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Lighting continuity - major changes in setups


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#1 Ronald Gerald Smith

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Posted 14 August 2010 - 06:47 AM

I know that it is attractive for the far side of the face to be lit brighter than the near side. But I find that some times it is taken too far, as people will sacrifice continuity for it. I know that this is almost a late-night rant on my part, but I see this so often in films, especially the newer studio produced films, such as the upcoming "Love and Other Drugs" starring Jake Gyllenhaal.


I know that these lighting continuity changes don't generally make the average viewer protest angrily, but these are some major lighting changes. I do see this all the time. But I most often see this on closeup singles, or over the shoulders, or dirty two shots (whatever you call those shots). Are these the only types of shots that allow this type of drastic lighting change? How do you all feel about lighting like this? Does it distract you? Do you accept it as a natural way of lighting a set?

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#2 Adrian Sierkowski

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Posted 14 August 2010 - 07:27 AM

It happens, you can cheat a lot on close ups from wider shots. It's just something almost normal. It's akin to how our eyes focus our attention when looking at something (hence why we went towards the closeup, psychologically we seem to want to see more detail when looking "closely," at an object.) Following this line of thinking through, it is ok for the world to change a bit (subjective as to how much) when going into a close up in order to further direct the eye to what's important.
That all being said, it's not really my cup of tea, I like to keep lighting as continuous as possible-- unless I have a reason to change it for the story.
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#3 Stuart Brereton

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Posted 14 August 2010 - 12:19 PM

Doesn't bother me at all. In this case it looks like they are keyed from a soft source which is pretty frontal to them and wraps around to provide a nice 3/4 kick. It's not really much of a 'cheat' to move the source a few feet left or right for the reverse. Certainly preferable to leaving it where it is and having dreadfully flat lighting on the reverse angle.
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#4 Sam Montague

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Posted 14 August 2010 - 01:00 PM

Have to say doesn't bother me either. Sometimes it certainly does, but in the stills from this scene, not at all.

You can argue that light reflects off surfaces differently from different angles too...

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#5 Ronald Gerald Smith

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Posted 14 August 2010 - 06:02 PM

Love and Other Drugs Trailer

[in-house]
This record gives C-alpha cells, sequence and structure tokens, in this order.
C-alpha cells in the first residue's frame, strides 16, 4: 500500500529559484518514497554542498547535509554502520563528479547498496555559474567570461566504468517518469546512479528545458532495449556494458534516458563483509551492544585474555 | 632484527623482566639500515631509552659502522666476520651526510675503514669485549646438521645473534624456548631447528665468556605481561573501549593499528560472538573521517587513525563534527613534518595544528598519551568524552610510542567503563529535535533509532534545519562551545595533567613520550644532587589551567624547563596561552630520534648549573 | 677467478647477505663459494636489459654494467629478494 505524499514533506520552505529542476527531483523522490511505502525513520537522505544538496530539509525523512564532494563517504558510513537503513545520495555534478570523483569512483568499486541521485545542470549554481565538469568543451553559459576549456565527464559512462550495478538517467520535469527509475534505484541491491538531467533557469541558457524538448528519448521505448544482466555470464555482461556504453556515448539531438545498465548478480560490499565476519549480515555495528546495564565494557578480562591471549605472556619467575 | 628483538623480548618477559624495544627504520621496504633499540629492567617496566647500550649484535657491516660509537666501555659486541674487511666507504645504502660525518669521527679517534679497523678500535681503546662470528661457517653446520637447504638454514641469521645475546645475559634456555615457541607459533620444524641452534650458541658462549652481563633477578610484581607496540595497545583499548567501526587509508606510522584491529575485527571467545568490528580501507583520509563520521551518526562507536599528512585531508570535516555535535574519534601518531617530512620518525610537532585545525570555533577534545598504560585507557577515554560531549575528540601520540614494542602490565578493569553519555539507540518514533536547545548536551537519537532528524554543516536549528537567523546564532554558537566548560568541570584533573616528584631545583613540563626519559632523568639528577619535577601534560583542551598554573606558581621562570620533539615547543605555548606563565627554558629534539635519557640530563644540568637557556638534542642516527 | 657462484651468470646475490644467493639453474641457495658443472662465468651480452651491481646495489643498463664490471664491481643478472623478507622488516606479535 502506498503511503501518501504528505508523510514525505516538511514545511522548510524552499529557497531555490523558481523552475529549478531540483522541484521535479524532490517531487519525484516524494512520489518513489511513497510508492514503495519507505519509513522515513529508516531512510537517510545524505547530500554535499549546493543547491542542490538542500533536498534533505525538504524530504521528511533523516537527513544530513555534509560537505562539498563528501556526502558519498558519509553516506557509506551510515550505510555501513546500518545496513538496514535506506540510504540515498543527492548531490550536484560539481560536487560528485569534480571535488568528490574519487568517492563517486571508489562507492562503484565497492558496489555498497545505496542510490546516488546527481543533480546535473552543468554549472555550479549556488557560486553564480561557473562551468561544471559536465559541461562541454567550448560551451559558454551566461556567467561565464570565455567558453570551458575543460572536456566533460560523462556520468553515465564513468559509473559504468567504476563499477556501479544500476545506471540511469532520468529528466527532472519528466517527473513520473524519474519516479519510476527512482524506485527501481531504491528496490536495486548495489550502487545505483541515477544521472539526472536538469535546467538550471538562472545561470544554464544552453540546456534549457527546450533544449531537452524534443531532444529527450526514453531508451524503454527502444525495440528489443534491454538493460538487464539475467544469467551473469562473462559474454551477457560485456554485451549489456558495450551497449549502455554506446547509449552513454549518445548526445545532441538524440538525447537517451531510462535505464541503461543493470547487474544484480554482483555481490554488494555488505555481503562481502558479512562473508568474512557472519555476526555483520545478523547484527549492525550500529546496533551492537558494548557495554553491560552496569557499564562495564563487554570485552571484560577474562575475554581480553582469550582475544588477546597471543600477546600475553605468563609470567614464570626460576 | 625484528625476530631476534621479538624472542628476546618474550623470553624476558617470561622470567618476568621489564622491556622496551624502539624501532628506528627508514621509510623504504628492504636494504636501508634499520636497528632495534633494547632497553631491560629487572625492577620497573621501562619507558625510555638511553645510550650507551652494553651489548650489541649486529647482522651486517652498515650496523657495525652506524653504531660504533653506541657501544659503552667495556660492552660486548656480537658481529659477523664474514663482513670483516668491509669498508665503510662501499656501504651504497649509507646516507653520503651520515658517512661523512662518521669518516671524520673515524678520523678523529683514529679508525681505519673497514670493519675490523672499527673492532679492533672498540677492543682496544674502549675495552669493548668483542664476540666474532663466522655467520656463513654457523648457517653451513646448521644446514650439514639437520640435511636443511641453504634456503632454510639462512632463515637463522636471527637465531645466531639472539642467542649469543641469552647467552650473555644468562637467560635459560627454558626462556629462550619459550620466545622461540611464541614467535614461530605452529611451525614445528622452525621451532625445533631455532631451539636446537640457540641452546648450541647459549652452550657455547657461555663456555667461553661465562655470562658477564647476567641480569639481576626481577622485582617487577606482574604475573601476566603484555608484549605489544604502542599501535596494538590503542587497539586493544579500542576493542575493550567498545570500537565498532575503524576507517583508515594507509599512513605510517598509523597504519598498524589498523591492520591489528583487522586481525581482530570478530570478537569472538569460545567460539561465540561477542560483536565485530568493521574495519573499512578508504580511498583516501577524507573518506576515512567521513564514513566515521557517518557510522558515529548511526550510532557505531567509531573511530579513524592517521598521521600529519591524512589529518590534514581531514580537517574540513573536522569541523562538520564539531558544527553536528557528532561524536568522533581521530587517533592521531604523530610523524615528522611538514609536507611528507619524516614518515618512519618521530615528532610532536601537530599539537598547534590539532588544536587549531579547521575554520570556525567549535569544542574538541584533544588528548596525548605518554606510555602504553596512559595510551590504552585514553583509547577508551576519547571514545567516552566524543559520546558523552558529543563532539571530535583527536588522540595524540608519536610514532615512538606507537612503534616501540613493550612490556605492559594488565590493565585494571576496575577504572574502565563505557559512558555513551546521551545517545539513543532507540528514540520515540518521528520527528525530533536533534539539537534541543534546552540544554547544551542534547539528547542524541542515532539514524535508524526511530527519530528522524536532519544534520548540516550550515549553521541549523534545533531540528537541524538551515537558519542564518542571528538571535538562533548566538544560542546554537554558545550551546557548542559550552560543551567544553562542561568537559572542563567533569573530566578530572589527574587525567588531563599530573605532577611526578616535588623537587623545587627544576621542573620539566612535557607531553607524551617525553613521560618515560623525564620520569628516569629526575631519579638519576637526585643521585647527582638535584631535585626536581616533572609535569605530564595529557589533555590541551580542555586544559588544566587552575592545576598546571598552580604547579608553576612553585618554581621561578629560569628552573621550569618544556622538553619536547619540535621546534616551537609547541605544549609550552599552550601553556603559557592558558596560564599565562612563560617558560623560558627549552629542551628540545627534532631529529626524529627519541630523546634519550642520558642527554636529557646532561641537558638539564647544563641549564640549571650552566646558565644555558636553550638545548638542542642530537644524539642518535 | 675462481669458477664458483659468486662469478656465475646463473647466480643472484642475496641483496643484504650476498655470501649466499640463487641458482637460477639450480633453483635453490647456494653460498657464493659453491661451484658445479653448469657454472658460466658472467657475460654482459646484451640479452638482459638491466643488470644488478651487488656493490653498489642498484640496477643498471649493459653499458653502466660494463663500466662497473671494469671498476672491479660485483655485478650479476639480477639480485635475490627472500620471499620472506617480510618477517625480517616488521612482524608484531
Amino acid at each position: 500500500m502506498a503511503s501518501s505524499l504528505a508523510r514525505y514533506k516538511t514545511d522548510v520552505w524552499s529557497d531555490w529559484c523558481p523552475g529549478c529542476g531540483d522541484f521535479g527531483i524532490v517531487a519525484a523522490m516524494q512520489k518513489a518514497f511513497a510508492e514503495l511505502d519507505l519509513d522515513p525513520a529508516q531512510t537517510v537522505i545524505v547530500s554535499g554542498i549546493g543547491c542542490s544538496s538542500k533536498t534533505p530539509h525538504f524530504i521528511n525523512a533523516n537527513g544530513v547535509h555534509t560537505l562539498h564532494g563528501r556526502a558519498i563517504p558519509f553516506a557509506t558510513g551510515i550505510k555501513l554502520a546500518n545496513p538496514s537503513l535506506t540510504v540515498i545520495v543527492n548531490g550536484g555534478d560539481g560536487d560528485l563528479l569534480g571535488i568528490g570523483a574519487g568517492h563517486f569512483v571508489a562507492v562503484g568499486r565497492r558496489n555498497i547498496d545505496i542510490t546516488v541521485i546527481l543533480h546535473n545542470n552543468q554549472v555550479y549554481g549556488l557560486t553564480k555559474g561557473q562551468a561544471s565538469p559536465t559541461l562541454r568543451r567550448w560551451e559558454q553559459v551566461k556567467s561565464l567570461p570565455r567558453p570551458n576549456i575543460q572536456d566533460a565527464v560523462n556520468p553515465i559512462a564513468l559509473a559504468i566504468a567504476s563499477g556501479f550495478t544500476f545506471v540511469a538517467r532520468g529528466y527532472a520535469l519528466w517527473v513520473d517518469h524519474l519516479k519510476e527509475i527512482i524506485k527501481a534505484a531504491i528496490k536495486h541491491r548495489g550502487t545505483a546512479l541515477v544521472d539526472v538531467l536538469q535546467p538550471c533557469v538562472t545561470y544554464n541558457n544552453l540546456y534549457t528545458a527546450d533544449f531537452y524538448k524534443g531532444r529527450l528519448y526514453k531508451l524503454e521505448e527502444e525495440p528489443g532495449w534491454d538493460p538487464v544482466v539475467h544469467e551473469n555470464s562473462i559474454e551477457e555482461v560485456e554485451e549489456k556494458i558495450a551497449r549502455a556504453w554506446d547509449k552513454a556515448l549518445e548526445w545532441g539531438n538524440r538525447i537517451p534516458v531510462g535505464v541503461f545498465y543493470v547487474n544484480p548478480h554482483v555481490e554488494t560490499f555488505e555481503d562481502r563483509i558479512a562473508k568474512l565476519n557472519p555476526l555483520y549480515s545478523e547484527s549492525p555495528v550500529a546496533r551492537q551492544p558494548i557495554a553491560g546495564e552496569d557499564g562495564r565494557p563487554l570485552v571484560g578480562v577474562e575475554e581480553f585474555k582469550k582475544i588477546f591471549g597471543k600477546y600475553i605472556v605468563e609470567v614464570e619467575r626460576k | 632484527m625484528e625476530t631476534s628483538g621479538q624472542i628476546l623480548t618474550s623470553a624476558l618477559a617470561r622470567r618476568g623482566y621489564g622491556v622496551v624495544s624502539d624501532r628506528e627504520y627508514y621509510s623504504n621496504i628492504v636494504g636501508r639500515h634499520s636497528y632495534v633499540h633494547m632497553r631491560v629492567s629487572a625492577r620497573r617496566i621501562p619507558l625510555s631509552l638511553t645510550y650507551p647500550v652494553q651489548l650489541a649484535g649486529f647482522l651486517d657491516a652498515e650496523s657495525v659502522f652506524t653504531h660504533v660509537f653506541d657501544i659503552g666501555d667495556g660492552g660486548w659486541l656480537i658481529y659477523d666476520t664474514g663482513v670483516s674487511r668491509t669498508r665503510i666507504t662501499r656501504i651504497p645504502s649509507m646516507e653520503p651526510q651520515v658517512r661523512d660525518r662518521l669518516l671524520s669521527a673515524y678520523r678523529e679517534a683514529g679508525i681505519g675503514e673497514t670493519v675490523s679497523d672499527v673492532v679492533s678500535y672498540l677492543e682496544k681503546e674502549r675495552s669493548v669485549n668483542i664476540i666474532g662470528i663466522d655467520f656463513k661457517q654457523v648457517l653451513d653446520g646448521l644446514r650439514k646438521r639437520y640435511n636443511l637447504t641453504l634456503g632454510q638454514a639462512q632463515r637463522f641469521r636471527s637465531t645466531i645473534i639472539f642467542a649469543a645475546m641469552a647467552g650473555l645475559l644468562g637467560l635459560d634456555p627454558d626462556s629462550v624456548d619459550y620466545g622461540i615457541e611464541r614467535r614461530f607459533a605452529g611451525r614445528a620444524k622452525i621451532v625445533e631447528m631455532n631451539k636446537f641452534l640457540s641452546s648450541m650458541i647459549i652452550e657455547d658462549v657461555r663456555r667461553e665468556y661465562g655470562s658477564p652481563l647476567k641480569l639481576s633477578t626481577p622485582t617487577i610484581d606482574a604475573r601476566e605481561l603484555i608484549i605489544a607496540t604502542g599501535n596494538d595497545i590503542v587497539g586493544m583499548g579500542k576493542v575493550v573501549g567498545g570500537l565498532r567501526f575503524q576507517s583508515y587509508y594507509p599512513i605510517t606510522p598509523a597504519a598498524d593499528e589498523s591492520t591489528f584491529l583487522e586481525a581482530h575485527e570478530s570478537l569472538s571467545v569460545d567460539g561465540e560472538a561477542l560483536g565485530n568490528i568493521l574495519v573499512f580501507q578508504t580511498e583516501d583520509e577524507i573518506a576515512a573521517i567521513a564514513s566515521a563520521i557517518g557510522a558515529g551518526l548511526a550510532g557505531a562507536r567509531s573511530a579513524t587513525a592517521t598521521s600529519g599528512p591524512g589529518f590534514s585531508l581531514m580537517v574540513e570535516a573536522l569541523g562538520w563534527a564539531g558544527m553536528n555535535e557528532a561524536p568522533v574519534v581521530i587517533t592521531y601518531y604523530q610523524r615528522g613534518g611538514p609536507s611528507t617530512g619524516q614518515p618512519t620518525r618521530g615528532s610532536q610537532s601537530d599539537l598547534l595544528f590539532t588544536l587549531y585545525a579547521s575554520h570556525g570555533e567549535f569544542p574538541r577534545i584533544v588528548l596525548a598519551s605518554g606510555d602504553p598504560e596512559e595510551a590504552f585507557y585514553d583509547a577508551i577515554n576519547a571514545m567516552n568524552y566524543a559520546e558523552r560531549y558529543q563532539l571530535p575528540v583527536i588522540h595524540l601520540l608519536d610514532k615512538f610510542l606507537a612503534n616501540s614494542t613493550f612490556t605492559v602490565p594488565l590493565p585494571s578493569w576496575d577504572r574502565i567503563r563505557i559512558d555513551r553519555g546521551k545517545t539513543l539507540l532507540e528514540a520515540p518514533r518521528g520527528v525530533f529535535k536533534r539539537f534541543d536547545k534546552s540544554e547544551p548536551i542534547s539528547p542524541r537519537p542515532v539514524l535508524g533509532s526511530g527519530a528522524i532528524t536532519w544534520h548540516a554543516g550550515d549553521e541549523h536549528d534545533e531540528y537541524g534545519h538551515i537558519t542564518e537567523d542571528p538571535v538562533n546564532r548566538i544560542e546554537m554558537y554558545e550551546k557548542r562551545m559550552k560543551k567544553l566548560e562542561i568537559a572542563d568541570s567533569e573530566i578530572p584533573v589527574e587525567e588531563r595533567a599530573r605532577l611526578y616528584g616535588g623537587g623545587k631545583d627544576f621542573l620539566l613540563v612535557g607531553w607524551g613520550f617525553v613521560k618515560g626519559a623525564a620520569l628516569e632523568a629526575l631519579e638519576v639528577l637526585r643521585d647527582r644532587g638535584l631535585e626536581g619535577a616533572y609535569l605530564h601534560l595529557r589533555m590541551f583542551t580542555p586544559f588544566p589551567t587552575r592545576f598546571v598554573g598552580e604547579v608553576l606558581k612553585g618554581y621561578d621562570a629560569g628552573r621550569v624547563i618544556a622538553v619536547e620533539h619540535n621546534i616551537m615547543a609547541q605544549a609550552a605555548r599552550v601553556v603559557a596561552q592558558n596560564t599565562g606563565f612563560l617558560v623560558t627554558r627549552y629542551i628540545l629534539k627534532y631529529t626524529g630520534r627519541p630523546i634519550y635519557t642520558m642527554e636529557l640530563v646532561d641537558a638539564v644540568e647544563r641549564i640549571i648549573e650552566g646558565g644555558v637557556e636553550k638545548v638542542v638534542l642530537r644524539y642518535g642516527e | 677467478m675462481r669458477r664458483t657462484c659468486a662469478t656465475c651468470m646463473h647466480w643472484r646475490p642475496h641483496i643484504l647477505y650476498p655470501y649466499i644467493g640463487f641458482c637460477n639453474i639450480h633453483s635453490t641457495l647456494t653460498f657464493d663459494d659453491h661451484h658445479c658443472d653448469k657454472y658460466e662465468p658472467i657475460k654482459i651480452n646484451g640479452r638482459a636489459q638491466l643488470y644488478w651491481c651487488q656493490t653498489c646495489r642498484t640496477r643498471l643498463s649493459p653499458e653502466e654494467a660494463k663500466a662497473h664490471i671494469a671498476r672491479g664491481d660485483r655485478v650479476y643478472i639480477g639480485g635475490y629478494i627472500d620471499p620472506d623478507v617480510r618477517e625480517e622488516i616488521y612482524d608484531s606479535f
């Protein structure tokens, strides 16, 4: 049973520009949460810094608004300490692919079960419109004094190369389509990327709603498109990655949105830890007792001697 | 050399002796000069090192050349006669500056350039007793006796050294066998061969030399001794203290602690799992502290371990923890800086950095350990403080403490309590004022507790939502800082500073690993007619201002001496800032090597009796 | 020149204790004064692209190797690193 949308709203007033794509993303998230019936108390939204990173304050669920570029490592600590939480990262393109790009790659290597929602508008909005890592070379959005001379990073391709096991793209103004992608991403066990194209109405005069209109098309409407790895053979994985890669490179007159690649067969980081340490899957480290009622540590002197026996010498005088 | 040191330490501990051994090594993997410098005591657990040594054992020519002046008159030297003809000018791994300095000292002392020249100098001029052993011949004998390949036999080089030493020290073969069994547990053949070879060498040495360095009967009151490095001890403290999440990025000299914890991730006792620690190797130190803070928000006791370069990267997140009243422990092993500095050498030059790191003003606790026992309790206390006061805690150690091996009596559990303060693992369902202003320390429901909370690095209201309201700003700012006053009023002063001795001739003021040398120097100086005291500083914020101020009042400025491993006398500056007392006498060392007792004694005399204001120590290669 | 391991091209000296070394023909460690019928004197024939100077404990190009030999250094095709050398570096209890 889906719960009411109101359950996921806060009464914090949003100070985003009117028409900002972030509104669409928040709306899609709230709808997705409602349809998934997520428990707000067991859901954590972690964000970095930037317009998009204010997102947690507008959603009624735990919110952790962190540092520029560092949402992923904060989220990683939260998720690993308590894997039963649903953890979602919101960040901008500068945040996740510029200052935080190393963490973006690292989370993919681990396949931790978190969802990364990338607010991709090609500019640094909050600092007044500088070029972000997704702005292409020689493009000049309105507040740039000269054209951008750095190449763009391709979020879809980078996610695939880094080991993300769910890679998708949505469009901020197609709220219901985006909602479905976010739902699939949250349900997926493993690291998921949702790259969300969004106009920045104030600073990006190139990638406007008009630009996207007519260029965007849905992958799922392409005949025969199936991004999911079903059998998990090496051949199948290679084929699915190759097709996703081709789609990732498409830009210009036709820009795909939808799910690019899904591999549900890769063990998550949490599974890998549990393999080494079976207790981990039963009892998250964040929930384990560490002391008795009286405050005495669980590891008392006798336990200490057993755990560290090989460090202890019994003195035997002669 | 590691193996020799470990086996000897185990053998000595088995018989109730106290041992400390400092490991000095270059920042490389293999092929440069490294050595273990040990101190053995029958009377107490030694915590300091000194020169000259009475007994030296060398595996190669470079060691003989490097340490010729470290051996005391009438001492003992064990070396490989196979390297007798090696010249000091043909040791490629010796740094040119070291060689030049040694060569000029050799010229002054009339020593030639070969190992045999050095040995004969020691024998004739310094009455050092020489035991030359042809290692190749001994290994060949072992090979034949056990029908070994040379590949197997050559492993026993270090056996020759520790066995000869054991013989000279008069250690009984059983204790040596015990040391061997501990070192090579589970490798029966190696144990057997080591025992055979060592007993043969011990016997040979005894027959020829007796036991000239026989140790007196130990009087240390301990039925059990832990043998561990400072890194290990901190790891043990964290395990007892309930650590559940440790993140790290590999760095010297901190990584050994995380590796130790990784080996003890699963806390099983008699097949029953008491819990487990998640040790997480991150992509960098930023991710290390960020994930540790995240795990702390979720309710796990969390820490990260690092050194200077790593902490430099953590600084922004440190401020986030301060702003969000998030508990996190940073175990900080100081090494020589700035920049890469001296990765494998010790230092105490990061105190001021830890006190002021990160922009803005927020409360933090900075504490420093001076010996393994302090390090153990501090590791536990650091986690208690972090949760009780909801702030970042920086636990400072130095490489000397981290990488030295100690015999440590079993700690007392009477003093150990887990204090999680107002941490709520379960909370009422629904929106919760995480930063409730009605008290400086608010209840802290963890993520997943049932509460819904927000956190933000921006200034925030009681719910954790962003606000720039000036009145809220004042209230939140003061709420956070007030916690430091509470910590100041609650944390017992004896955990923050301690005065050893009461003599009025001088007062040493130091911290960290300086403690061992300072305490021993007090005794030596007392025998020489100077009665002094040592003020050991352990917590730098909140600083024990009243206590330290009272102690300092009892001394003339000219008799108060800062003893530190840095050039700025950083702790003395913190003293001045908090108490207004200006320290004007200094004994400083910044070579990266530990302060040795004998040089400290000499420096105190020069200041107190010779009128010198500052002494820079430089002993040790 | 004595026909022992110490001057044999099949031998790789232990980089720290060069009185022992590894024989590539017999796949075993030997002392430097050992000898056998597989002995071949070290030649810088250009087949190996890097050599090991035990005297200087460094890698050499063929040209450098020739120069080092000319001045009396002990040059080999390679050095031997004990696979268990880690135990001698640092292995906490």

Here is a link to the trailer, which will give a better idea of the cuts and the context of the scene as a whole.
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#6 Stuart Brereton

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Posted 15 August 2010 - 11:58 AM

Love and Other Drugs Trailer

Here is a link to the trailer, which will give a better idea of the cuts and the context of the scene as a whole.


I still don't see the problem. There's nothing in the way that scene is lit which isn't standard procedure for reverses. If you dislike it, you are really only left with a few options. Either you light your master and coverage from one side really nicely, and put up with the reverses being very flat, or you keep everything purely sidelit so that your key doesn't move at all when you turn around. Sidelighting can be nice, but it's not always appropriate, and you are restricting your choices of tone and mood greatly.

Lighting a scene involves cheats and compromises. I don't see them as any more distracting than music suddenly swelling up on the soundtrack, or any other artifice of cinema.
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#7 Milo Sekulovich

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Posted 16 August 2010 - 06:44 PM

Frankly. that's some serious,serious nitpicking.

You can tear every movie ever made to shreds finding
inconsistencies.
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#8 Kyle Reid

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Posted 16 August 2010 - 08:19 PM

There's a similar thread going on at the moment, but in regards to top light. Yours is a more broad question on cheating lighting on the whole, but I believe the same reply is appropriate here. Everything you are doing as a cinematographer alters the reality of the space and time you are in. When you put up a camera and lights in a space real or fabricated you are changing it, you are making it what you will it to be. Why just stop half way and only light the master? Why not extend you artistry into the coverage? Why not ensure every frame you make is beautiful and in touch with the emotion of the scene and moment? What is worth more, dogmatic adherence to a way of doing something, or the holistic experience of the movie to the viewer? I believe it's more important to record an authentic emotion, a documentary photograph.
And yes if you look at any movie with this eye you will go nuts. You'll wonder why every leading lady has a lower contrast, soft, wrapping key and the leading man has a harder chiseled light.
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#9 Tony Brown

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Posted 25 August 2010 - 04:35 PM

LOL
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